Active COVID case numbers in First Nations communities across Canada have declined for the 10th straight week, the federal government reported on Wednesday.
The most recent data shows 635 active cases, a significant drop from the roughly 5,000 reported in January.
Dr. Evan Adams, Indigenous Services Canada’s deputy chief medical officer of public health, called it an extraordinary trend, and credited it to solid local leadership and high uptake levels of the COVID-19 vaccine.
“We were worried there would be a lot of hesitancy (to get the vaccine) but that doesn’t seem to be quite the case,” Adams said during a press conference on Wednesday. “Generally, our vaccinations have been quite highly accepted. We would like to continue to do better, and we mean that for all Canadians.”
“Of course, it’s a number of other factors as well,” he added. “But, it certainly must be related to our success with vaccinations.”
Adams identified the Prince Albert Grand Council as an example of an Indigenous organizations doing an excellent job of creating partnerships and boosting vaccine uptake among its members. He also commended the Saskatoon Tribal Council, and Battlefords Agency Tribal Chiefs Inc.
As of April 5, healthcare workers have administered 257,279 doses in 612 First Nations, Inuit and territorial communities. The government says roughly 60 per cent of Indigenous adults living in those communities have received at least one dose.
Tracking numbers for Indigenous people living in major cities has been a greater challenge. Federal Indigenous Services Minister Marc Miller said Manitoba and British Columbia have led the way in breaking down data for large urban centres, while other provinces have been less consistent.
The areas where they have reliable data show vaccine uptake rates of more than 90 per cent among First Nations adults. However, Miller also acknowledged that not all First Nations peoples were lining up to get vaccinated.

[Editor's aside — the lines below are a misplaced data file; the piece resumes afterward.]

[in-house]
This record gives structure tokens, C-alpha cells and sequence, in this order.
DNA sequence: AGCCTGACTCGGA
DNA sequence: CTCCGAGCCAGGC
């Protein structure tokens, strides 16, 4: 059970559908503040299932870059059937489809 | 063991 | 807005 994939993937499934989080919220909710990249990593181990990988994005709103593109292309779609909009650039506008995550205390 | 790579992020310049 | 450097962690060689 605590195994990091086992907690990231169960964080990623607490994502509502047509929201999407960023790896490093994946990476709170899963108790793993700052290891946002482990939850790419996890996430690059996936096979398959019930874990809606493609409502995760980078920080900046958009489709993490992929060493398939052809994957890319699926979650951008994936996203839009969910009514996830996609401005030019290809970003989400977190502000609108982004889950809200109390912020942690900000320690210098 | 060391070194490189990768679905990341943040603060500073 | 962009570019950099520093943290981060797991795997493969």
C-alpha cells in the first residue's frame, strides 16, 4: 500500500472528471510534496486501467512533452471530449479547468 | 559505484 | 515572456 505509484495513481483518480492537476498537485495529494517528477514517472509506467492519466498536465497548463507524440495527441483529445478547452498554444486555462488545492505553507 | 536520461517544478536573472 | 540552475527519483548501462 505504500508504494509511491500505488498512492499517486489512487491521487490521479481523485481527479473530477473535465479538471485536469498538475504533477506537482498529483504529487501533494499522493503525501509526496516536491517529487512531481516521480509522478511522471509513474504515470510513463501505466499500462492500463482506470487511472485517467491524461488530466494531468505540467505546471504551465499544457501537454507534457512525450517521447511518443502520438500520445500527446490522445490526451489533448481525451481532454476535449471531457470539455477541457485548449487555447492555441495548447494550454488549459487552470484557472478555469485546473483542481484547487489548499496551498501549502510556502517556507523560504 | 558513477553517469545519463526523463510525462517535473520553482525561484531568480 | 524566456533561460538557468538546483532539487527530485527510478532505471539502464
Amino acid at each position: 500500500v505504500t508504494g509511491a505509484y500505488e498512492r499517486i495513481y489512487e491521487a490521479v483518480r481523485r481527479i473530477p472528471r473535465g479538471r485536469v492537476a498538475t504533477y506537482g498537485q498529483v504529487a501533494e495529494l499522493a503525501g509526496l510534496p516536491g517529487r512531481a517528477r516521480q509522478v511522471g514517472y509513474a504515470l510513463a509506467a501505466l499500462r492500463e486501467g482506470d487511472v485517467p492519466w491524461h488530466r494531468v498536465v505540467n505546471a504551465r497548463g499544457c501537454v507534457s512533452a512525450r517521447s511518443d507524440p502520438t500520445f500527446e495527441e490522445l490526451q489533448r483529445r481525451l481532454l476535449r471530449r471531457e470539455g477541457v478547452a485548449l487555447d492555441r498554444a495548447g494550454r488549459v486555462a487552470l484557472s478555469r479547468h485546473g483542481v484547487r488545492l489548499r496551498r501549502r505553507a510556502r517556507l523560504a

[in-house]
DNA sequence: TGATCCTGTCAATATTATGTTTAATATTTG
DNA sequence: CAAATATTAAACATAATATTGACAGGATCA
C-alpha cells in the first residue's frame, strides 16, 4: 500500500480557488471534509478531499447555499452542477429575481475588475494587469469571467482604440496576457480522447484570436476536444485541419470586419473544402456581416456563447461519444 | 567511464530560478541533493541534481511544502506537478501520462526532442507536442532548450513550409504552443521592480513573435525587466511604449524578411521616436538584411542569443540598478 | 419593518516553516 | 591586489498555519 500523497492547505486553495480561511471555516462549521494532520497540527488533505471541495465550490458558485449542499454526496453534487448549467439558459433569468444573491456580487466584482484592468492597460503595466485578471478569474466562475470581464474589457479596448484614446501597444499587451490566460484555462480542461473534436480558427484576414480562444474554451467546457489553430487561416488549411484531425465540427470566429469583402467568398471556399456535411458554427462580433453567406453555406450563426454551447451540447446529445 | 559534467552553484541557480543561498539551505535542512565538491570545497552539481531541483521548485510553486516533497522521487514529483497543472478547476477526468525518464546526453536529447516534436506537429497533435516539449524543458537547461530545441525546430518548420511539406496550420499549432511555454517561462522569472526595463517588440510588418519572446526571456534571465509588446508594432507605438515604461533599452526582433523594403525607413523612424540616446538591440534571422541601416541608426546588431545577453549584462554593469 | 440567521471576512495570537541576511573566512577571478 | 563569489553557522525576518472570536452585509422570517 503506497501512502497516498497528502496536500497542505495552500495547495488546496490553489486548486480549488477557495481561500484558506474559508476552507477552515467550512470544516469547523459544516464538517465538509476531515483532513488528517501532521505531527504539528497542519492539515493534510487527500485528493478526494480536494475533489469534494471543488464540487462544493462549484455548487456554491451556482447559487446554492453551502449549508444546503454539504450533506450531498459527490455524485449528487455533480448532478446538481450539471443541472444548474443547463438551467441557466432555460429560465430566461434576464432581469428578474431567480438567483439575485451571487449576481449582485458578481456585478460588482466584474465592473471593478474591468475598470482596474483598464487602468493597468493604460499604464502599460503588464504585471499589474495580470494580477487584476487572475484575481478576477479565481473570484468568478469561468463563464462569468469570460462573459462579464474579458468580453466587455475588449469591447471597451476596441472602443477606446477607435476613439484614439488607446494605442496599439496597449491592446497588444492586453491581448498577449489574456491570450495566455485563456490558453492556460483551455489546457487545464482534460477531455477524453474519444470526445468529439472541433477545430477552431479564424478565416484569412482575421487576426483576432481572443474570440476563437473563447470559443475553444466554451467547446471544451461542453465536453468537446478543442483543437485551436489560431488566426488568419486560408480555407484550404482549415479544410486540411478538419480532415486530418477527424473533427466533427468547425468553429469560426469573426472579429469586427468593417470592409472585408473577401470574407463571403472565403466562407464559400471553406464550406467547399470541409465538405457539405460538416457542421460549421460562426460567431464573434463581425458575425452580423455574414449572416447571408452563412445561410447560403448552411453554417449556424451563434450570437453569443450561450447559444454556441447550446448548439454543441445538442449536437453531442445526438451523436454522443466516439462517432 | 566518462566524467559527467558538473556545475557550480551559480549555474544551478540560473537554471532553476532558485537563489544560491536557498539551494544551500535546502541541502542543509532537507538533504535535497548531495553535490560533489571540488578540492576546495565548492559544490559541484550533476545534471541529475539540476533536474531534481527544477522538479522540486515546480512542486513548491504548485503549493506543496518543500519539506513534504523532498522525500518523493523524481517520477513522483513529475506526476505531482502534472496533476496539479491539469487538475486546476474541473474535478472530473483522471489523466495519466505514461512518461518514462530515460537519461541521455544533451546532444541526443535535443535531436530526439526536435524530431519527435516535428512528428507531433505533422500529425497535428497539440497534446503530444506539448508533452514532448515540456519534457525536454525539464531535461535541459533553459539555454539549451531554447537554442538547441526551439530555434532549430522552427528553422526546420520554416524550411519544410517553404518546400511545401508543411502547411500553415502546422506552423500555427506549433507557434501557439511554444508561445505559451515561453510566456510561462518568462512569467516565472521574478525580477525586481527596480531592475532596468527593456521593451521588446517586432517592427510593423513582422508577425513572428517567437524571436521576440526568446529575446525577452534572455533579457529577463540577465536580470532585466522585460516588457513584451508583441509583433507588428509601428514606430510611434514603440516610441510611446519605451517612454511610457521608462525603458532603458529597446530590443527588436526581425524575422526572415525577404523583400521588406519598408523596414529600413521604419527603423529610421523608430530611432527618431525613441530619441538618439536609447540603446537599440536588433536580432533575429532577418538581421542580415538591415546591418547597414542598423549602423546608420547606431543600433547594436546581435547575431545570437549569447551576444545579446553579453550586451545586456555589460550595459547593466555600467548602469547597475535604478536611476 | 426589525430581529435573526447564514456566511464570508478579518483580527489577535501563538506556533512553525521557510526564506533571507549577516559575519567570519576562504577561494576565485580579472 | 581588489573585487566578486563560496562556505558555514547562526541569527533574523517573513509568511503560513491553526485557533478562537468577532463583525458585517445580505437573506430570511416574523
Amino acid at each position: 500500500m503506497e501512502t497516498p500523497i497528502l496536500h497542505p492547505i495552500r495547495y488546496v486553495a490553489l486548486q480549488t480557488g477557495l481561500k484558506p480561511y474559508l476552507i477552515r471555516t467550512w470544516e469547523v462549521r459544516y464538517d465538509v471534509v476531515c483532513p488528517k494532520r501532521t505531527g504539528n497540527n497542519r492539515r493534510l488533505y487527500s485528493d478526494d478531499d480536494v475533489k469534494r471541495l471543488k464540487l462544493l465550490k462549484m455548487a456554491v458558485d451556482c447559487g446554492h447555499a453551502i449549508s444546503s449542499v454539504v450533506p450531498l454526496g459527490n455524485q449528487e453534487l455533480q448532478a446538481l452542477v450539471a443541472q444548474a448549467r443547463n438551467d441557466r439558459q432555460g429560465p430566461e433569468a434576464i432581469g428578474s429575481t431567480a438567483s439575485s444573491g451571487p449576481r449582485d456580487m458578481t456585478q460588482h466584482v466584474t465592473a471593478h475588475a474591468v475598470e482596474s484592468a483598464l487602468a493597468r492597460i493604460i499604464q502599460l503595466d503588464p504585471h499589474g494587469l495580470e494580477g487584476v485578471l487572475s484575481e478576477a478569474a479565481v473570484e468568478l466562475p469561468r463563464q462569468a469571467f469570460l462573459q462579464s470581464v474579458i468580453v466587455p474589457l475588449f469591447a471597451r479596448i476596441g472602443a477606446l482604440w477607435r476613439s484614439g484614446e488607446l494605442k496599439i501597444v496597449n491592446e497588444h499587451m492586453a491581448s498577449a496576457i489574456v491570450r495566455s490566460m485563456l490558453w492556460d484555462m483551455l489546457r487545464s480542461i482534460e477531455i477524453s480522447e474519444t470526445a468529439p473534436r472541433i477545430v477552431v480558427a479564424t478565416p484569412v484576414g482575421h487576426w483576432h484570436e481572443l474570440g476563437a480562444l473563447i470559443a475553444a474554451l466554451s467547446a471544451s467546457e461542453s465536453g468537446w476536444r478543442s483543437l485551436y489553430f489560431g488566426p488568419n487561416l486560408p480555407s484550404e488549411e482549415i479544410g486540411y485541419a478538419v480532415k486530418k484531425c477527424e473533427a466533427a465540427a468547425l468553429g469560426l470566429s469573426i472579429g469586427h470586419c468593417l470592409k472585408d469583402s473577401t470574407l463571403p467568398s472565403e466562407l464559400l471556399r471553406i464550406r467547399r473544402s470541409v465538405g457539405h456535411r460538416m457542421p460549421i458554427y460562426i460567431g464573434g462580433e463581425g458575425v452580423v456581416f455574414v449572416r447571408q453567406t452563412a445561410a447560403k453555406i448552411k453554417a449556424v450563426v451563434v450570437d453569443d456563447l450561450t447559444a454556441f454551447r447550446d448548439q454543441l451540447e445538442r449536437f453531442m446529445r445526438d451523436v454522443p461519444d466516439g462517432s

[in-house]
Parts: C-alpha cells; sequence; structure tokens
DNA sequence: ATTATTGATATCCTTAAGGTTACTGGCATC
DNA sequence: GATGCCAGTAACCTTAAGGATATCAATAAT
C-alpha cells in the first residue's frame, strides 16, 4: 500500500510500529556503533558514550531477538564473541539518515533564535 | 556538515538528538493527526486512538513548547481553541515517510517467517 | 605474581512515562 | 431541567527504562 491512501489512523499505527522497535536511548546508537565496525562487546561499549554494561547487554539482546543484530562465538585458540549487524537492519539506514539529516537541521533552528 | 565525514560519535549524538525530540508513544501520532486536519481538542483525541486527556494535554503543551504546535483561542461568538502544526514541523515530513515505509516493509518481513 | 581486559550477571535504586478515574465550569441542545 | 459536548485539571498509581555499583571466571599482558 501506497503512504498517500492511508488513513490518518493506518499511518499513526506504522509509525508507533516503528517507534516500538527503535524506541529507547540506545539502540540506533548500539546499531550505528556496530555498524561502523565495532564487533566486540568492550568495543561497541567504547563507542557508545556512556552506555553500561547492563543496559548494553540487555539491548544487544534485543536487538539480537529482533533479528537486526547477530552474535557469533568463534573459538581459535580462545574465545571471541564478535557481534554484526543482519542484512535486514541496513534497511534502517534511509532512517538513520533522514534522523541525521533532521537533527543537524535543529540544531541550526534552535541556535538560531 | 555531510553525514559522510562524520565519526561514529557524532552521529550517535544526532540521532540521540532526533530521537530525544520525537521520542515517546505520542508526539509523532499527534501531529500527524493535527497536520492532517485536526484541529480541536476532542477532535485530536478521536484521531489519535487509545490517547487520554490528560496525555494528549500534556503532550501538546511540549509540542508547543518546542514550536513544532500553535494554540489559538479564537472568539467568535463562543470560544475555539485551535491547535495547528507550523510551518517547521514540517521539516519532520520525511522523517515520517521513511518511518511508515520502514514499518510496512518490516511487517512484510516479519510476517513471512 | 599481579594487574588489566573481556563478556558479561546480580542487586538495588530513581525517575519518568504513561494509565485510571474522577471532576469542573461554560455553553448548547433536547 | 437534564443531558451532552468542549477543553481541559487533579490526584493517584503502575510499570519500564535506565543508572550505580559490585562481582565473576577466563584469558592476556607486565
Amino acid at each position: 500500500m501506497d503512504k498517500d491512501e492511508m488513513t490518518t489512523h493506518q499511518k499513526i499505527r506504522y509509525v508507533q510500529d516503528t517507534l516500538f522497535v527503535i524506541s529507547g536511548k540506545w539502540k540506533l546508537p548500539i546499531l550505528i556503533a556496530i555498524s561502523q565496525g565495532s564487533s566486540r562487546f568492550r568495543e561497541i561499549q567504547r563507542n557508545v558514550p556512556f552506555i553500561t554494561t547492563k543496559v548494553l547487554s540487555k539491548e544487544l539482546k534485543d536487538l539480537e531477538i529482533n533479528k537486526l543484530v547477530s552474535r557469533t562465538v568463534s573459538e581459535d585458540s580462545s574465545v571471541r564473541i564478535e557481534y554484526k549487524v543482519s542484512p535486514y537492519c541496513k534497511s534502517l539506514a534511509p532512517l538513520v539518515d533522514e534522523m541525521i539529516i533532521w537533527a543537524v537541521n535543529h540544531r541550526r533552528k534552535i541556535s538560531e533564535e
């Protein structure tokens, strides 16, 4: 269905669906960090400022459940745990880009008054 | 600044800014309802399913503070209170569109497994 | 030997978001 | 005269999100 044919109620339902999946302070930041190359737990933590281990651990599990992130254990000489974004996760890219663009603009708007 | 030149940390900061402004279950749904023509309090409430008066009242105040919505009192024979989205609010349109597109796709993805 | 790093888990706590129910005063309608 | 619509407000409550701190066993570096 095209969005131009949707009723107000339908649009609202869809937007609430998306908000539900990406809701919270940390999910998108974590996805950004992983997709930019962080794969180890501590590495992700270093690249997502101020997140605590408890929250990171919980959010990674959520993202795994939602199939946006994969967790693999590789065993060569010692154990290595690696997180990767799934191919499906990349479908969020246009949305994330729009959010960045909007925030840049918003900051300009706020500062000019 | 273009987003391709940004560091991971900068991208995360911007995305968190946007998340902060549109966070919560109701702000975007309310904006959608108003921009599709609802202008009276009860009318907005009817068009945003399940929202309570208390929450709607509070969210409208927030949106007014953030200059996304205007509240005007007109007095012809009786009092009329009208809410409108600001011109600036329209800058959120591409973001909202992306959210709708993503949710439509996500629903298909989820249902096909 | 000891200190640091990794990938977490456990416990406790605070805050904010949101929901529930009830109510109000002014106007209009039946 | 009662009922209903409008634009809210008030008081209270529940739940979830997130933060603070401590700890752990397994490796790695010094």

“There are pockets. I won’t deny it,” Miller said on Wednesday. “We shouldn’t deny it, but what I’ve seen is when we work with those communities that for one reason or another have a level of caution with respect to the vaccine, we see really good work that can come from it…. I wouldn’t say I’m not worried, but I’m very, very optimistic about the work that’s being done to make sure people are protected.”
Miller added that strict adherence to public health measures are also helping drive down the number of cases in First Nations communities. However, he dismissed the idea that some communities could begin relaxing them.
“This isn’t the time to talk about it,” he told reporters. “We still don’t know … how long the vaccine will protect people. We don’t know what it does on the incidences of asymptomatic transmission, once you have the vaccine and perhaps contract it, but have less severe outcomes. There are a lot of unknowns, and until we know or have a better sense of things, we need to adhere to the public health measures.”
Miller urged residents to trust local health leaders because they are the best source of information.
Federal health officials said there are still major challenges ahead in convincing young people to get vaccinated. Valerie Gideon, the senior assistant deputy minister for the First Nations and Inuit Health Branch of Indigenous Services Canada, said adults between the ages of 18 and 30 are particularly reluctant. However, she’s confident community partnerships and giving young adults time and space to make an informed decision will prove effective over time.
“Education is making a difference,” she said.
Adams said it’s not surprising to see some reluctance when it comes to any vaccination campaign. Like Gideon, he emphasized the need for education and patience in any attempts to increase vaccination rates.
“Doing outreach, providing credible, reliable, reassuring information to those who are still on the fence, and continuing to give opportunities for vaccinations is at the heart of the work,” he said.
Federal data shows the rate of reported cases in First Nations communities is 187 per cent higher than the general Canadian population. Miller said that’s largely due to housing and pre-determined health outcomes.